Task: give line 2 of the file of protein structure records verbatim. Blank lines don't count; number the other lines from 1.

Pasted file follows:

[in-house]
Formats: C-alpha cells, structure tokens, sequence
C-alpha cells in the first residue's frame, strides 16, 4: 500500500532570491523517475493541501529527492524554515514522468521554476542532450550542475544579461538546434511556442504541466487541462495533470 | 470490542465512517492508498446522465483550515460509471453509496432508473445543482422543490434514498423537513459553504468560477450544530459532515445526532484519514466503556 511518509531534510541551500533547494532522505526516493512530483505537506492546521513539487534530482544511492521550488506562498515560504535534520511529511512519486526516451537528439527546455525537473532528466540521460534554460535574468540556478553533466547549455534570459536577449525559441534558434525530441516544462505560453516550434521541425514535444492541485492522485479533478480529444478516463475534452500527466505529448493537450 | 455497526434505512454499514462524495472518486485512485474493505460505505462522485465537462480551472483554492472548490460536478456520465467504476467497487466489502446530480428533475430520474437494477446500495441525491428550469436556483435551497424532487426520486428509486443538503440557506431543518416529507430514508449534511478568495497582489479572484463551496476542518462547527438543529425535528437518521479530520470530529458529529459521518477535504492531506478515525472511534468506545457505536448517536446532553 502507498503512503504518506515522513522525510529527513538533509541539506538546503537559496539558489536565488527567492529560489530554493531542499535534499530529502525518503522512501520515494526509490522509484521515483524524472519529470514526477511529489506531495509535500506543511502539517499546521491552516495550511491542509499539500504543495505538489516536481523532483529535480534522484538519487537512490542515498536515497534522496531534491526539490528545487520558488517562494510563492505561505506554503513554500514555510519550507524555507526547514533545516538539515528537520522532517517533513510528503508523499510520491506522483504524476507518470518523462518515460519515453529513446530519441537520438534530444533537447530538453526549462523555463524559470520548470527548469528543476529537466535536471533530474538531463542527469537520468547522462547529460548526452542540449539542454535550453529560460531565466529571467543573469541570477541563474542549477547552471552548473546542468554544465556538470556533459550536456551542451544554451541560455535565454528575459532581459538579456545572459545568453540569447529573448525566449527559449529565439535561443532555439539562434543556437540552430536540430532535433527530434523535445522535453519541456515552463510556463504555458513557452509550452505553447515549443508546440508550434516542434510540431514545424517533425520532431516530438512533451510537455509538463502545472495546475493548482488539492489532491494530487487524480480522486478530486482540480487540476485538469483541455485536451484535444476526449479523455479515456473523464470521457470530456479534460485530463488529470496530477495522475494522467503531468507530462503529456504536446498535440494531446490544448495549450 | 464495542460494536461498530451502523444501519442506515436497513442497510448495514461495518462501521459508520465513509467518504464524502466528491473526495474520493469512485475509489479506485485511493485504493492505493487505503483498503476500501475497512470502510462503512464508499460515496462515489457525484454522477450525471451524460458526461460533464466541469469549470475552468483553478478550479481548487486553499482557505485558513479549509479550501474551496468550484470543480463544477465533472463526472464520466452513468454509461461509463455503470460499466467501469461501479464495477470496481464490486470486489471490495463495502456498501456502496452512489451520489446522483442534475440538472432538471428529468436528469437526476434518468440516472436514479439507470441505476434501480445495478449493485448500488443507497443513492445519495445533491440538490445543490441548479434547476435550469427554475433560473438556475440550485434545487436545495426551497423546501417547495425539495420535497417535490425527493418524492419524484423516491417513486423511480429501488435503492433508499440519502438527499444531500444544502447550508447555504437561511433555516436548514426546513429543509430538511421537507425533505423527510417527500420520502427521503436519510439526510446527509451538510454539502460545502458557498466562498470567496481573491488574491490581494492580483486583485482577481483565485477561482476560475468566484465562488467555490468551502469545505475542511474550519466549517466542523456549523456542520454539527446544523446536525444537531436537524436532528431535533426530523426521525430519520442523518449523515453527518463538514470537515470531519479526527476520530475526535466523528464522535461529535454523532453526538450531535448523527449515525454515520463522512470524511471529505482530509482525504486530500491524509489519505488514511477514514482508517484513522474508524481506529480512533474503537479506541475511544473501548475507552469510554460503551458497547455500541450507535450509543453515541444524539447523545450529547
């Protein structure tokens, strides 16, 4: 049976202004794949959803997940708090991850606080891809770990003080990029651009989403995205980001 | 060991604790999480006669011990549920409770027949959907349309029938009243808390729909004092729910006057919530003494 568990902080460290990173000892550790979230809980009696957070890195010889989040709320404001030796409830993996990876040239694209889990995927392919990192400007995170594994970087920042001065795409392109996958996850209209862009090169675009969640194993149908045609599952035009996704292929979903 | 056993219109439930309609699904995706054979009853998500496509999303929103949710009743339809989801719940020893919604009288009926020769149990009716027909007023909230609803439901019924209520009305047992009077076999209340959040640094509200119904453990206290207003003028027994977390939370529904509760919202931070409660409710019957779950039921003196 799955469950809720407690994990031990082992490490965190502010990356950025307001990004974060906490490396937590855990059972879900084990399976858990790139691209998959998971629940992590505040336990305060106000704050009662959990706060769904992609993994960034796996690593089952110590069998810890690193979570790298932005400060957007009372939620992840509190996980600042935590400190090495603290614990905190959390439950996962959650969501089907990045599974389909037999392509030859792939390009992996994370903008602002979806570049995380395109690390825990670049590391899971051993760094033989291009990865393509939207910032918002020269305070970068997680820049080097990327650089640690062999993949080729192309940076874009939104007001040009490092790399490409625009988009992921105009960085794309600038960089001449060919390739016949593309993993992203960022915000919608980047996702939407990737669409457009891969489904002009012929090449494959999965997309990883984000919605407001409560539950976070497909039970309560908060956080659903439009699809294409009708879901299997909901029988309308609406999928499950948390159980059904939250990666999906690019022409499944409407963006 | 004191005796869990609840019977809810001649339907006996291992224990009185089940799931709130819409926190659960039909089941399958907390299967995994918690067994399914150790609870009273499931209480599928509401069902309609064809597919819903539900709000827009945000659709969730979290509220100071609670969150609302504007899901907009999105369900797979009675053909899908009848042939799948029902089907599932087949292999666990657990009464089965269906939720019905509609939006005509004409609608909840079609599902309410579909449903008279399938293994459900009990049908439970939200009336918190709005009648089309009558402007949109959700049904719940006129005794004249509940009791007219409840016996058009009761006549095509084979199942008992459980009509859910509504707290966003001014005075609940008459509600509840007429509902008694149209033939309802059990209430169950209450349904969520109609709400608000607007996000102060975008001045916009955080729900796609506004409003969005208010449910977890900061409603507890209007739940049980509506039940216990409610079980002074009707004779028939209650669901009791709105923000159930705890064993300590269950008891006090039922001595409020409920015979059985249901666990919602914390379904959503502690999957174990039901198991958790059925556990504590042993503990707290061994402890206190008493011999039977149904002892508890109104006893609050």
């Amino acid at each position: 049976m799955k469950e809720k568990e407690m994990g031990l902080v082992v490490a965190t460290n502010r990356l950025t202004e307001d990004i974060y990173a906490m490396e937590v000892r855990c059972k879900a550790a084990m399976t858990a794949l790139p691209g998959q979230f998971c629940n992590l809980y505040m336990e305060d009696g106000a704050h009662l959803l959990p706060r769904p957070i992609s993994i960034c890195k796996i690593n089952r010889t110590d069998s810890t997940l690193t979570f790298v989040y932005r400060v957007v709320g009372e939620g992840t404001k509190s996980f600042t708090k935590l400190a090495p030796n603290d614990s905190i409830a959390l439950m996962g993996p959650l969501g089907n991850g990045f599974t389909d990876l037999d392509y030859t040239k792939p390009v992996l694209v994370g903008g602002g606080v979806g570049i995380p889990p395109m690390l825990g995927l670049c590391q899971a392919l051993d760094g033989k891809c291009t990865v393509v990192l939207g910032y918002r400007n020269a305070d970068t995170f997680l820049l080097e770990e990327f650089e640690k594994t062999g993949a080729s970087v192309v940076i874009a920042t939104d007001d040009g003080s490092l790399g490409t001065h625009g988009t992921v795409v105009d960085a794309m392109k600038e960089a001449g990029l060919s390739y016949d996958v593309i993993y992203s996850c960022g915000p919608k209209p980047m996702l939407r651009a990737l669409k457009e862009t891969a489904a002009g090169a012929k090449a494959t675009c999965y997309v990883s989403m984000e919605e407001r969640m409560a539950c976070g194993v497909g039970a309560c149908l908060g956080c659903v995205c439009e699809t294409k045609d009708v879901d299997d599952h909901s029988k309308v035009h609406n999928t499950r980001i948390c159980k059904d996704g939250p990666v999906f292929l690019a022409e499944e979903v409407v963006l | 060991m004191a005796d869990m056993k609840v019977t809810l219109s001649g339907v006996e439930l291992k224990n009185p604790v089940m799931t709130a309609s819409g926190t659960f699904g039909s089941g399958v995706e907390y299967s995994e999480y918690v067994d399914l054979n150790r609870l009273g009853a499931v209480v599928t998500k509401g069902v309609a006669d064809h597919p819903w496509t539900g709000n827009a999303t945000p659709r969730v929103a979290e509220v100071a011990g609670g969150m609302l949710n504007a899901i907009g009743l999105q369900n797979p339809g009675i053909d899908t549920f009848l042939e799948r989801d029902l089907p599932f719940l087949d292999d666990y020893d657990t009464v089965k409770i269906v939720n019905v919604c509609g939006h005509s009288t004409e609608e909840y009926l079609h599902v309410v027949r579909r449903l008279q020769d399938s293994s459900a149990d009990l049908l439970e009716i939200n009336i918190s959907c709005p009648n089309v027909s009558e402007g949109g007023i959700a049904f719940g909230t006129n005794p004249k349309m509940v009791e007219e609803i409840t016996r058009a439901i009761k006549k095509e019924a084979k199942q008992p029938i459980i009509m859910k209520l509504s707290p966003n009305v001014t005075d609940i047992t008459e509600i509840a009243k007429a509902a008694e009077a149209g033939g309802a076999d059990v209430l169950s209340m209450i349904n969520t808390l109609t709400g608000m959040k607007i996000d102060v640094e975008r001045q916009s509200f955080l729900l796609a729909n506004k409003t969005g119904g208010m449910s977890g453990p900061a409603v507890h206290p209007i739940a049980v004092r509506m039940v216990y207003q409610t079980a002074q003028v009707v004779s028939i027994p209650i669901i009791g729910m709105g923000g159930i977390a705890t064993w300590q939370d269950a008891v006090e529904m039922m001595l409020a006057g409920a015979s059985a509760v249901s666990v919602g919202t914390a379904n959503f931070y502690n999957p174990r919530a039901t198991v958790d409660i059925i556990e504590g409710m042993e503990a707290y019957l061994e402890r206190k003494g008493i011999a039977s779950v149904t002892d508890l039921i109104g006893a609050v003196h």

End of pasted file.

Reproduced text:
Formats: C-alpha cells, structure tokens, sequence